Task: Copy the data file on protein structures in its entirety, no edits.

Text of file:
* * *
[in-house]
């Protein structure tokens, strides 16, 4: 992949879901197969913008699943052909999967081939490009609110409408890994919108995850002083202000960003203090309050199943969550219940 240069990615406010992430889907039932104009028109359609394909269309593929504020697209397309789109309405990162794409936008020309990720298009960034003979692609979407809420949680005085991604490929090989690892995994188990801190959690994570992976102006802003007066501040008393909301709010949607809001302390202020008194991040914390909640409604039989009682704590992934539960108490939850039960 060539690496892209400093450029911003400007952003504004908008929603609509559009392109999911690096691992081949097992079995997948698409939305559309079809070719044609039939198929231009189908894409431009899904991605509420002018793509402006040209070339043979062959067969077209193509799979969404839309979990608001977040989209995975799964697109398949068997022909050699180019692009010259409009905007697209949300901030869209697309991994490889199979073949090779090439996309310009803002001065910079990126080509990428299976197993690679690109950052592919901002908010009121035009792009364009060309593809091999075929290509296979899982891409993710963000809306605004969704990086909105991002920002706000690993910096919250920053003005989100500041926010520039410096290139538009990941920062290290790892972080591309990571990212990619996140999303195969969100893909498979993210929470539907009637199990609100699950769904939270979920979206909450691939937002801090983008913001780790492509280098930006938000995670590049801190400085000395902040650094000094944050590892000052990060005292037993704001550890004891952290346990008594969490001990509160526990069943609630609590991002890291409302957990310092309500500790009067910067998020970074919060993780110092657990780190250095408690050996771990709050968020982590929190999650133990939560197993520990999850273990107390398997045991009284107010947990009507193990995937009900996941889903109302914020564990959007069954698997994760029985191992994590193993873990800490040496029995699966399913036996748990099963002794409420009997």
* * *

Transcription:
[in-house]
């Protein structure tokens, strides 16, 4: 992949879901197969913008699943052909999967081939490009609110409408890994919108995850002083202000960003203090309050199943969550219940 240069990615406010992430889907039932104009028109359609394909269309593929504020697209397309789109309405990162794409936008020309990720298009960034003979692609979407809420949680005085991604490929090989690892995994188990801190959690994570992976102006802003007066501040008393909301709010949607809001302390202020008194991040914390909640409604039989009682704590992934539960108490939850039960 060539690496892209400093450029911003400007952003504004908008929603609509559009392109999911690096691992081949097992079995997948698409939305559309079809070719044609039939198929231009189908894409431009899904991605509420002018793509402006040209070339043979062959067969077209193509799979969404839309979990608001977040989209995975799964697109398949068997022909050699180019692009010259409009905007697209949300901030869209697309991994490889199979073949090779090439996309310009803002001065910079990126080509990428299976197993690679690109950052592919901002908010009121035009792009364009060309593809091999075929290509296979899982891409993710963000809306605004969704990086909105991002920002706000690993910096919250920053003005989100500041926010520039410096290139538009990941920062290290790892972080591309990571990212990619996140999303195969969100893909498979993210929470539907009637199990609100699950769904939270979920979206909450691939937002801090983008913001780790492509280098930006938000995670590049801190400085000395902040650094000094944050590892000052990060005292037993704001550890004891952290346990008594969490001990509160526990069943609630609590991002890291409302957990310092309500500790009067910067998020970074919060993780110092657990780190250095408690050996771990709050968020982590929190999650133990939560197993520990999850273990107390398997045991009284107010947990009507193990995937009900996941889903109302914020564990959007069954698997994760029985191992994590193993873990800490040496029995699966399913036996748990099963002794409420009997």